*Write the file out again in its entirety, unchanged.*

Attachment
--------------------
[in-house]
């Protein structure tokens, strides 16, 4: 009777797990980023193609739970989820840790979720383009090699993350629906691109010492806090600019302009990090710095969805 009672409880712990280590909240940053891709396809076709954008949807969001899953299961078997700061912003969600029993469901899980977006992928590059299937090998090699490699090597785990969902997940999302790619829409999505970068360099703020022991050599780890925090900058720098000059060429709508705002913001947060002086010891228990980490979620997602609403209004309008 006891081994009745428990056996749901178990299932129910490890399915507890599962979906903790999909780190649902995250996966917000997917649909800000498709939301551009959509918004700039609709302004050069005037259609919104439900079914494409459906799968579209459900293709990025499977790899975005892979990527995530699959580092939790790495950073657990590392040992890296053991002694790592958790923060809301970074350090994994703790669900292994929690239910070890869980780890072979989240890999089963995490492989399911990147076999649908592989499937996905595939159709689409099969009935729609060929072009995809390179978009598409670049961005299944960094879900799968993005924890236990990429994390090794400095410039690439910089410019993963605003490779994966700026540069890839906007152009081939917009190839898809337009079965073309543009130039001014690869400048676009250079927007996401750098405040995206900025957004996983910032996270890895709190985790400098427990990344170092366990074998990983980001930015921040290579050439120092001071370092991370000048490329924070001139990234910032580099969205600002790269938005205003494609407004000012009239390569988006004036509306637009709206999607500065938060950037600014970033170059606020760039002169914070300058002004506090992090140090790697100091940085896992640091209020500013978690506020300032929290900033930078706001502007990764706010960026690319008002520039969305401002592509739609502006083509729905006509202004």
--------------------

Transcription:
[in-house]
């Protein structure tokens, strides 16, 4: 009777797990980023193609739970989820840790979720383009090699993350629906691109010492806090600019302009990090710095969805 009672409880712990280590909240940053891709396809076709954008949807969001899953299961078997700061912003969600029993469901899980977006992928590059299937090998090699490699090597785990969902997940999302790619829409999505970068360099703020022991050599780890925090900058720098000059060429709508705002913001947060002086010891228990980490979620997602609403209004309008 006891081994009745428990056996749901178990299932129910490890399915507890599962979906903790999909780190649902995250996966917000997917649909800000498709939301551009959509918004700039609709302004050069005037259609919104439900079914494409459906799968579209459900293709990025499977790899975005892979990527995530699959580092939790790495950073657990590392040992890296053991002694790592958790923060809301970074350090994994703790669900292994929690239910070890869980780890072979989240890999089963995490492989399911990147076999649908592989499937996905595939159709689409099969009935729609060929072009995809390179978009598409670049961005299944960094879900799968993005924890236990990429994390090794400095410039690439910089410019993963605003490779994966700026540069890839906007152009081939917009190839898809337009079965073309543009130039001014690869400048676009250079927007996401750098405040995206900025957004996983910032996270890895709190985790400098427990990344170092366990074998990983980001930015921040290579050439120092001071370092991370000048490329924070001139990234910032580099969205600002790269938005205003494609407004000012009239390569988006004036509306637009709206999607500065938060950037600014970033170059606020760039002169914070300058002004506090992090140090790697100091940085896992640091209020500013978690506020300032929290900033930078706001502007990764706010960026690319008002520039969305401002592509739609502006083509729905006509202004």